In an August 30, 2006 Order,8 the RTC denied the Omnibus Motion for Reconsideration and for New Trial, while it granted petitioners’ motion for execution pending appeal, which it treated as a motion for the execution of a final and executory judgment. The trial court held, as follows:chanRoblesvirtualLawlibrary

Anent the first motion, records show that the Omnibus Motion for Reconsideration and for New Trial dated 28 July 2006 was initially filed via an LBC courier on 28 July 2006 and was actually received by the Court on 31 July 2006, which was followed by filing of the same motion thru registered mail on 2 August 2006. Said motion was set for hearing by the movant on 18 August 2006 or 16 days after its filing.

The motion fails to impress. Section 5, Rule 159 of the 1997 Rules of Civil Procedure as amended is pertinent thus:chanroblesvirtuallawlibrary
Section 5. Notice of hearing. – The notice of hearing shall be addressed to all parties concerned, and shall specify the time and date of the hearing which must not be later than ten (10) days after the filing of the motion. (Underscoring and italics supplied)
The aforesaid provision requires [that] every motion shall be addressed to all parties concerned, and shall specify the time and date of the hearing NOT later than ten (10) days after the filing of the motion. Being a litigated motion, the aforesaid rule should have been complied [with]. Its noncompliance renders it defective.

[The] Rule is settled that a motion in violation thereof is pro forma and a mere scrap of paper. It presents no question which the court could decide [upon]. In fact, the court has NO reason to consider it[;] neither [does] the clerk of court [have] the right to receive the same. Palpably, the motion is nothing but an empty formality deserving no judicial cognizance. Hence, the motion deserves a short shrift and peremptory denial for being procedurally defective.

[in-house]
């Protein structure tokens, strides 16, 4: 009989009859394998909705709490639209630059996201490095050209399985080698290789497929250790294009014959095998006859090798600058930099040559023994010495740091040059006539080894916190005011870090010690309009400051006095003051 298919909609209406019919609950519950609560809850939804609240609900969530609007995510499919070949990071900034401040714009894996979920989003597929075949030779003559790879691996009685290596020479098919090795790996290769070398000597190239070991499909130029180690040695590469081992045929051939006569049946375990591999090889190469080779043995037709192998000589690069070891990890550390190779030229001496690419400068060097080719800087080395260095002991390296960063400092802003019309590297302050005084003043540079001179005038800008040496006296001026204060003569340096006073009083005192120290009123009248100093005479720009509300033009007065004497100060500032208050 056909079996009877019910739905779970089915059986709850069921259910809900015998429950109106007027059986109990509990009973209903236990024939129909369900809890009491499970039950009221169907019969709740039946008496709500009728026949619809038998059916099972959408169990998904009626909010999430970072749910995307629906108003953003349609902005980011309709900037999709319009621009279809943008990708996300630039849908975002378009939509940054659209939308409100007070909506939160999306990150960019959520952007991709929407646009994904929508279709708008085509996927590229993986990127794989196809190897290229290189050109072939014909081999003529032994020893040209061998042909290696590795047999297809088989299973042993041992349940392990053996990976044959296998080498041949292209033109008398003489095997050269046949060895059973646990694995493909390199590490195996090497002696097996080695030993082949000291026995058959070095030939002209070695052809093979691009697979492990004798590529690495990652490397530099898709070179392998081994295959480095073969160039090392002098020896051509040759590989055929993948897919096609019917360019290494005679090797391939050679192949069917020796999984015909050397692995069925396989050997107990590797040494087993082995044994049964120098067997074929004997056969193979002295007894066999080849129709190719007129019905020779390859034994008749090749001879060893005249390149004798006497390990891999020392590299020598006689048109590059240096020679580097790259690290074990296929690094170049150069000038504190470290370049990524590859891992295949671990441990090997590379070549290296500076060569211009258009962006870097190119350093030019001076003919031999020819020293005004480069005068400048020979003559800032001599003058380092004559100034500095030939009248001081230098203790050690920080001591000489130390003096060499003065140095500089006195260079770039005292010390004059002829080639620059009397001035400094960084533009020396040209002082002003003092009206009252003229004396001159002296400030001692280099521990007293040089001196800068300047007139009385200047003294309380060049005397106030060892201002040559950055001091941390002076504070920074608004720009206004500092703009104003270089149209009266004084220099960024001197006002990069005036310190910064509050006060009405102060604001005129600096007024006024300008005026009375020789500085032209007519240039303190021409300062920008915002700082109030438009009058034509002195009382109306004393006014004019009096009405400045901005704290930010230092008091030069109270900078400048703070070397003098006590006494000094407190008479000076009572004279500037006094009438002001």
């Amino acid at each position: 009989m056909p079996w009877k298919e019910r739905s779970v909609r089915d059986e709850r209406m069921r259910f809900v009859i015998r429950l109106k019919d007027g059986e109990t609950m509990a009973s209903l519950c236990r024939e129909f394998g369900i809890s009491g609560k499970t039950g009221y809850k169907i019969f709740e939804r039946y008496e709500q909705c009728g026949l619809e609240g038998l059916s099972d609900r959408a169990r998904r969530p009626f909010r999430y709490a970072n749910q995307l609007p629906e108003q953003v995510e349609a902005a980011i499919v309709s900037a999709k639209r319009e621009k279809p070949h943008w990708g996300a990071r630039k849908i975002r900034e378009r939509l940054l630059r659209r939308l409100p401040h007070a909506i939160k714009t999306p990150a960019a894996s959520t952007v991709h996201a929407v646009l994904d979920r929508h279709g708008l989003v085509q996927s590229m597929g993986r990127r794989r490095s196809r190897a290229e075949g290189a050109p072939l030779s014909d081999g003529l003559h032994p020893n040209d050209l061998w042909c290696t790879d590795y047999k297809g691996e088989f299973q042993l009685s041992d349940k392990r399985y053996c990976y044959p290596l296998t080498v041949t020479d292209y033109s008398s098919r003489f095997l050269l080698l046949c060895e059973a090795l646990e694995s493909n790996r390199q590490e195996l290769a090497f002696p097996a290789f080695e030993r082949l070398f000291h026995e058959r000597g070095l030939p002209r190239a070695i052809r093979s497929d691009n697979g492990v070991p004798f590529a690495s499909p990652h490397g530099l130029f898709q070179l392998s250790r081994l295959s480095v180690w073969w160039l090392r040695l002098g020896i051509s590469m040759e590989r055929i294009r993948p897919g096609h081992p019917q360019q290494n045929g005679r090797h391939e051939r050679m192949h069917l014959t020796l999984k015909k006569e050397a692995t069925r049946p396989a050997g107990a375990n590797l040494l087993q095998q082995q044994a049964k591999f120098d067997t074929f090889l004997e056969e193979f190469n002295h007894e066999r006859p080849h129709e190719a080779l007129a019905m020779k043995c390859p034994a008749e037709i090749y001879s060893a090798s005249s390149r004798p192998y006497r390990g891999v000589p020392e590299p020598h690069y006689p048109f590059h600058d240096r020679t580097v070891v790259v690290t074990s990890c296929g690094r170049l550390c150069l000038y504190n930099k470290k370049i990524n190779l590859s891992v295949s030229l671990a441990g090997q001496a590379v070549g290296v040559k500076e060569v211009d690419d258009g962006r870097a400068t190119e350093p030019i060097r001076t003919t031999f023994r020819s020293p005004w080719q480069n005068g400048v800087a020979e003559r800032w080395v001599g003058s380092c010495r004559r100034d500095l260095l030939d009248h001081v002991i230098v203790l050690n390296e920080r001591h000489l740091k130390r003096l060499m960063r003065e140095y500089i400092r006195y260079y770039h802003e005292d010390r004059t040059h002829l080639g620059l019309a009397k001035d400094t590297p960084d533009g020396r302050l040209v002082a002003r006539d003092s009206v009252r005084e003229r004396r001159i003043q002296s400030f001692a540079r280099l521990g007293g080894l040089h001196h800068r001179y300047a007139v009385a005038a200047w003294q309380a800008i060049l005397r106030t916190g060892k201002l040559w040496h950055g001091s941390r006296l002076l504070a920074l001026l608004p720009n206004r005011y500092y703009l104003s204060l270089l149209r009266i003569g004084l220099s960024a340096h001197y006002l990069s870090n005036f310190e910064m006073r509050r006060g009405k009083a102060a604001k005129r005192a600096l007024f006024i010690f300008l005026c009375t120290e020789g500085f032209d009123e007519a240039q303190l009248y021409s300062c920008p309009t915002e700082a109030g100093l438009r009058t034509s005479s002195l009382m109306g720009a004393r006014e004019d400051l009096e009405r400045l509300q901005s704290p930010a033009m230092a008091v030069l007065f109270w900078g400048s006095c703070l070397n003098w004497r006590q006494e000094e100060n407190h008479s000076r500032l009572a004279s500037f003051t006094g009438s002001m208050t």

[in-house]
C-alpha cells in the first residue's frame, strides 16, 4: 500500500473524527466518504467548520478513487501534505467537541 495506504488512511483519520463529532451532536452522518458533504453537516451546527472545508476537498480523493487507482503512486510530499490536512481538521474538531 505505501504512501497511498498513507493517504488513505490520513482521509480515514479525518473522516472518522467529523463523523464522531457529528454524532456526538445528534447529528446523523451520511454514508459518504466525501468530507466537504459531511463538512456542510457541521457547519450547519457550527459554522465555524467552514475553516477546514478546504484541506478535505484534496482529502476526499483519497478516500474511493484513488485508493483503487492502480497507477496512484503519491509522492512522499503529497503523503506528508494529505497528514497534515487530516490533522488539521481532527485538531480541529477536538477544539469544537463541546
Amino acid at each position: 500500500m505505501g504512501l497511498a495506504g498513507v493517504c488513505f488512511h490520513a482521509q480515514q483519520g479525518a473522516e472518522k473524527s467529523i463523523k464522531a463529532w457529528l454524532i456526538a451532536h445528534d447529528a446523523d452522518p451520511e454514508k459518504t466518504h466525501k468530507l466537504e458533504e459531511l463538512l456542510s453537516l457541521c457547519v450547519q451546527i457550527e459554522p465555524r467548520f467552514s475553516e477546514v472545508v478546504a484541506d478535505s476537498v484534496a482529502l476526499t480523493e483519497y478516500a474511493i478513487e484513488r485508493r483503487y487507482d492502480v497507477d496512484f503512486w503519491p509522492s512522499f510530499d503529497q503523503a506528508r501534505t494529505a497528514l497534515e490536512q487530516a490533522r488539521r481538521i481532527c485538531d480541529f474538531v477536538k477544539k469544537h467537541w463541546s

As such, it does not toll the running of the reglementary period thus making the assailed decision final and executory. This supervening situation renders the Motion for Execution pending appeal academic but at the same time it operates and could serve [as] well as a motion for execution of the subject final and executory decision. Corollarily, it now becomes the ministerial duty of this Court to issue a writ of execution thereon.

IN LIGHT OF THE FOREGOING, the Omnibus Motion for Reconsideration and New Trial is hereby DENIED, and the Motion for Execution Pending Appeal (which is treated as a motion for execution of a final and executory judgment) is also GRANTED as explained above. Accordingly, let A WRIT OF EXECUTION be issued against herein defendants to enforce the FINAL and EXECUTORY Decision dated 15 June 2006.